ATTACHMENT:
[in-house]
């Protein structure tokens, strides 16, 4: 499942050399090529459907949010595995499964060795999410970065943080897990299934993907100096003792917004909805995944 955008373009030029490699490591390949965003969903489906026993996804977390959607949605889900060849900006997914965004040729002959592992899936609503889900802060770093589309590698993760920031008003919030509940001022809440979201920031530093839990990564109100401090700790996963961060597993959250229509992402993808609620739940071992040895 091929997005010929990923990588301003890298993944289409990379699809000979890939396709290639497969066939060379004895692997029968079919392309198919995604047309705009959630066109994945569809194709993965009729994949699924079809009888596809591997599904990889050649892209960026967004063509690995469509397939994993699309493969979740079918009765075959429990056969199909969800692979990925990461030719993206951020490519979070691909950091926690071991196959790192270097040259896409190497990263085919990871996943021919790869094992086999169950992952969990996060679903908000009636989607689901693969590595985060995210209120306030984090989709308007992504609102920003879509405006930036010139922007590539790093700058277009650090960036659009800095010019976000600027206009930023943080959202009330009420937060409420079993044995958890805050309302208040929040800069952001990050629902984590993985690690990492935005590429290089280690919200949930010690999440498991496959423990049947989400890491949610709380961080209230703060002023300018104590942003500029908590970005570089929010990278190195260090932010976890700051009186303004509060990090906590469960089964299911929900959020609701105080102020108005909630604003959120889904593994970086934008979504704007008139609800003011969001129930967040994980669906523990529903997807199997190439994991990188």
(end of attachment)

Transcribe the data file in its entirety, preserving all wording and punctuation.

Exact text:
[in-house]
């Protein structure tokens, strides 16, 4: 499942050399090529459907949010595995499964060795999410970065943080897990299934993907100096003792917004909805995944 955008373009030029490699490591390949965003969903489906026993996804977390959607949605889900060849900006997914965004040729002959592992899936609503889900802060770093589309590698993760920031008003919030509940001022809440979201920031530093839990990564109100401090700790996963961060597993959250229509992402993808609620739940071992040895 091929997005010929990923990588301003890298993944289409990379699809000979890939396709290639497969066939060379004895692997029968079919392309198919995604047309705009959630066109994945569809194709993965009729994949699924079809009888596809591997599904990889050649892209960026967004063509690995469509397939994993699309493969979740079918009765075959429990056969199909969800692979990925990461030719993206951020490519979070691909950091926690071991196959790192270097040259896409190497990263085919990871996943021919790869094992086999169950992952969990996060679903908000009636989607689901693969590595985060995210209120306030984090989709308007992504609102920003879509405006930036010139922007590539790093700058277009650090960036659009800095010019976000600027206009930023943080959202009330009420937060409420079993044995958890805050309302208040929040800069952001990050629902984590993985690690990492935005590429290089280690919200949930010690999440498991496959423990049947989400890491949610709380961080209230703060002023300018104590942003500029908590970005570089929010990278190195260090932010976890700051009186303004509060990090906590469960089964299911929900959020609701105080102020108005909630604003959120889904593994970086934008979504704007008139609800003011969001129930967040994980669906523990529903997807199997190439994991990188």